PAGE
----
Dr Ramsey, author of the book “Eating to Beat Depression and Anxiety” said: “Our brains evolved to eat almost anything to survive, but increasingly know there is a way to provide it. energy for it to improve overall mental health.” “We know if you eat a ton of trash you’ll feel like trash, but the idea that it extends to our mental health risks is a connection we haven’t made in the past. psychiatry until recently.”
Try some new ‘brain-boosting’ foods
To help patients remember the best foods to eat to support brain health, Dr. Ramsey devised a simple mantra: “Seafood, greens, nuts and beans — and a little bit of it. black chocolate”. He also hosts a free online cooking class (next class is on February 7th) called “Fitness kitchen. ”
For this week’s Eat Well Challenge, try adding some new foods to your plate that have been linked to better brain health. This list is based on the recommendation of Dr Naidoo and Dr Ramsey. Much of the science on the possible brain benefits of different foods is still in its early stages, and eating these foods won’t lead to mood swings overnight. But incorporating some of these foods into your meals will improve the overall quality of your daily diet – and you may notice a difference in how you feel.
Leafy green vegetables
Dr. Ramsey calls greens the cornerstone of a brain-healthy diet because they’re cheap, versatile, and have a high nutrient-to-calorie ratio. Kale is his personal favorite, but spinach, arugula, bok choy, beet greens, and kale are also good sources of fiber, folate, and vitamins C and A. If you’re not For salad lovers, add greens to soups, stews, stir-fries and smoothies, or turn them into a pestle. He also recommends adding a small serving of seaweed (“the green of the sea”) to your plate once a week as a good source of iodine, fiber, zinc and other phytonutrients. fig.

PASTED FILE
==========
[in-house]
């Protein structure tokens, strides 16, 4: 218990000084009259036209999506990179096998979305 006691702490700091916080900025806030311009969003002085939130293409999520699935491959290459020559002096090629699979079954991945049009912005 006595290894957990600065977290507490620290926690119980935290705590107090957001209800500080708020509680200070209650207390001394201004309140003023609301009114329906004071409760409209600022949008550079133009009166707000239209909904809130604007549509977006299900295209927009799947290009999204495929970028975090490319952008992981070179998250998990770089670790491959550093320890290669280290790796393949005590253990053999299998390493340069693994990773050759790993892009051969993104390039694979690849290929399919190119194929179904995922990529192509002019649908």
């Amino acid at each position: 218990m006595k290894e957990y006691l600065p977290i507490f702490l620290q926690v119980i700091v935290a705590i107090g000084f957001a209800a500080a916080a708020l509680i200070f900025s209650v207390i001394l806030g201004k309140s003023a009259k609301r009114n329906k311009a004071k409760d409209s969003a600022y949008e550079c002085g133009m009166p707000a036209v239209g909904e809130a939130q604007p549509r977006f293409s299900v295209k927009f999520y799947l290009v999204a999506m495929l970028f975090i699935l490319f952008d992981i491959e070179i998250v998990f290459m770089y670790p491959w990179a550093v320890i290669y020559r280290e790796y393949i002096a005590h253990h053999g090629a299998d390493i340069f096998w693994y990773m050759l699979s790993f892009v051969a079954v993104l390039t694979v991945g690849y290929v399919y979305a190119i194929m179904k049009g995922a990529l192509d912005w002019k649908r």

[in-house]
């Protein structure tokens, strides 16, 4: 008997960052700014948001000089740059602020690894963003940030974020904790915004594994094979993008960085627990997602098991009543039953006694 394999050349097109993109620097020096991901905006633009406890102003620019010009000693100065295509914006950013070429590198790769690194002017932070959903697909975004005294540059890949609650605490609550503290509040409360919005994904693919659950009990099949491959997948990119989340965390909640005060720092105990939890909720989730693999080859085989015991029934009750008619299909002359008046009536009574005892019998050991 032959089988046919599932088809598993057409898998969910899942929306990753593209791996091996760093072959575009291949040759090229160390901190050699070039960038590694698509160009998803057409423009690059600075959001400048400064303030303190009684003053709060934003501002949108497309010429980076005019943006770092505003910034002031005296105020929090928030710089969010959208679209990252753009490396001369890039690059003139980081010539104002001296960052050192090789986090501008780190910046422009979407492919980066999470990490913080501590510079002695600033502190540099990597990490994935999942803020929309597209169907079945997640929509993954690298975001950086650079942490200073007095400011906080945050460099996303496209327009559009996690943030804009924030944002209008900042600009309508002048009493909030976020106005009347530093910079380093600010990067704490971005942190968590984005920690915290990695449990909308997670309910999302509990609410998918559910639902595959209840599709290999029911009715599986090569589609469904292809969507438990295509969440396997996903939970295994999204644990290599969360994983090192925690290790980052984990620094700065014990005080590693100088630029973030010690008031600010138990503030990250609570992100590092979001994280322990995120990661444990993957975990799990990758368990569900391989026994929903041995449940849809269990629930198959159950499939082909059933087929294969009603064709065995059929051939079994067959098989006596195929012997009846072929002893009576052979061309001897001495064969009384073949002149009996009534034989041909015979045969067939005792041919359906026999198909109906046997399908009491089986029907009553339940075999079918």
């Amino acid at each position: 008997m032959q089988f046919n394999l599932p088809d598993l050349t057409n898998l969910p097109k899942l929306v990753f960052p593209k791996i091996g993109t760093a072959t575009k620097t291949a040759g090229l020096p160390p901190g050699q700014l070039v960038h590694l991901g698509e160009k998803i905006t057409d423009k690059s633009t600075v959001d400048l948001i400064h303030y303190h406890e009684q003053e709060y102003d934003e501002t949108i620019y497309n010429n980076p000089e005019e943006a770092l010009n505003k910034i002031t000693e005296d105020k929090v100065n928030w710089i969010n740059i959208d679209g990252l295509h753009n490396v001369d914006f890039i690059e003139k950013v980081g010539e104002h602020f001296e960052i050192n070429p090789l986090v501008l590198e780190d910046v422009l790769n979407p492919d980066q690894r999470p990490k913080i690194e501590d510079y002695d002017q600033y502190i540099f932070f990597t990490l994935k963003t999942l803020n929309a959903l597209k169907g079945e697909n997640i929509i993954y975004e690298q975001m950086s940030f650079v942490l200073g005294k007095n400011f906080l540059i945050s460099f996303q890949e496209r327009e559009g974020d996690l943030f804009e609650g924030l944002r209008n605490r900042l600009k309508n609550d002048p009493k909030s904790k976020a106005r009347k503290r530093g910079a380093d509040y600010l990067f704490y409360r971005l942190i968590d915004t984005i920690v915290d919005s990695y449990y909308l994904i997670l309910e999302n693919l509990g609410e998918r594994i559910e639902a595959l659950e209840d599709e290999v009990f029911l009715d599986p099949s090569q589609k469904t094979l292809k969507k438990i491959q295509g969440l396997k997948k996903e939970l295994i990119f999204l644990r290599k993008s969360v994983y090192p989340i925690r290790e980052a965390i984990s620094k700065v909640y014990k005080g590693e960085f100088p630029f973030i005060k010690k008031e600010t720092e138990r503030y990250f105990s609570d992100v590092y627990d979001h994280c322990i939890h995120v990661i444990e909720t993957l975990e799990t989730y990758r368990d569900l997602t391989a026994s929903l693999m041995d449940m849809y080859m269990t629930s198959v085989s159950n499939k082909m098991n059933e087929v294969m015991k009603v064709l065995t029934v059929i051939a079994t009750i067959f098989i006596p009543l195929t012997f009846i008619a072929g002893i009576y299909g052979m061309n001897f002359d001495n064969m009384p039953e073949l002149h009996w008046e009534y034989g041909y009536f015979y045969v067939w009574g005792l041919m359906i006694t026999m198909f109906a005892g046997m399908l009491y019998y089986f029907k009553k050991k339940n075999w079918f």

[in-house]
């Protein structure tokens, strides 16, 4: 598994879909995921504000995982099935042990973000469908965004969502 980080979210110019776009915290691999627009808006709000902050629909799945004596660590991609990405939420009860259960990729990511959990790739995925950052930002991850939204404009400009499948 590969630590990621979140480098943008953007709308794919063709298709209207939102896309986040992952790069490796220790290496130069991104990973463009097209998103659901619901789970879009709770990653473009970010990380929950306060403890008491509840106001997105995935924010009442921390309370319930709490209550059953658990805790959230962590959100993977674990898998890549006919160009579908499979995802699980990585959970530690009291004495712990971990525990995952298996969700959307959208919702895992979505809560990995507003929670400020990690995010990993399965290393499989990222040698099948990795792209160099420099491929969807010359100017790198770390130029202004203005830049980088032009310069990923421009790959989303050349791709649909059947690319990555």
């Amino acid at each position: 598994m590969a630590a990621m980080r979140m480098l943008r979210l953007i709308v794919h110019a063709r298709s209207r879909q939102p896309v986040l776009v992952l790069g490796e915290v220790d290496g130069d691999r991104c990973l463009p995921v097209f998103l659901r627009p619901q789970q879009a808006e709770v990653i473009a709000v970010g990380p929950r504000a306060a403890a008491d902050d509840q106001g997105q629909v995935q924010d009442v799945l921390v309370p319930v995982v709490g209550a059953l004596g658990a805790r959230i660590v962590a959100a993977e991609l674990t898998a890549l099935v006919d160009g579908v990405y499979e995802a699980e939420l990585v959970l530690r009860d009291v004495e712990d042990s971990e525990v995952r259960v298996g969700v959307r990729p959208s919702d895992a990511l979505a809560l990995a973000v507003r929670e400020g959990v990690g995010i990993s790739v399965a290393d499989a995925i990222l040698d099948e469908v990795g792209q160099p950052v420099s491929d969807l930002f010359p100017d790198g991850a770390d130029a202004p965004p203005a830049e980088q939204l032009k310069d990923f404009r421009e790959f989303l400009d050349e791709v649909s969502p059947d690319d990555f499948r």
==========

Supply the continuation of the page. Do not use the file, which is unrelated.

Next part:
Colorful fruits and vegetables
The more colorful your plate, the better the food for your brain. Studies show that compounds in brightly colored fruits and vegetables like red peppers, blueberries, broccoli, and eggplant can affect inflammation, memory, sleep, and mood. Burgundy foods are the “power players” in this category. And don’t forget avocados, which are high in healthy fats that enhance the absorption of phytonutrients from other vegetables.
Sardines, oysters, mussels, wild salmon and cod are good sources of long-chain omega-3 fatty acids essential for brain health. Seafood is also a good source of vitamin B12, selenium, iron, zinc and protein. If you don’t eat fish, chia seeds, flaxseeds and sea vegetables are also good sources of omega-3s. Dr. Naidoo says for those on a budget, canned salmon is a more affordable option.
Nuts, beans and seeds
Dr Ramsey says try to eat half to a cup of beans, nuts and seeds a day. Nuts, including cashews, almonds, walnuts and pumpkin seeds, are a great snack, but they can also be added to stir-fries and salads. Black and red beans, lentils and legumes can also be added to soups, salads and stews or enjoyed as a meal or a side dish. Nut butters also count.
https://www.nytimes.com/2022/01/24/well/eat/brain-food.html Try these brain foods to improve your mood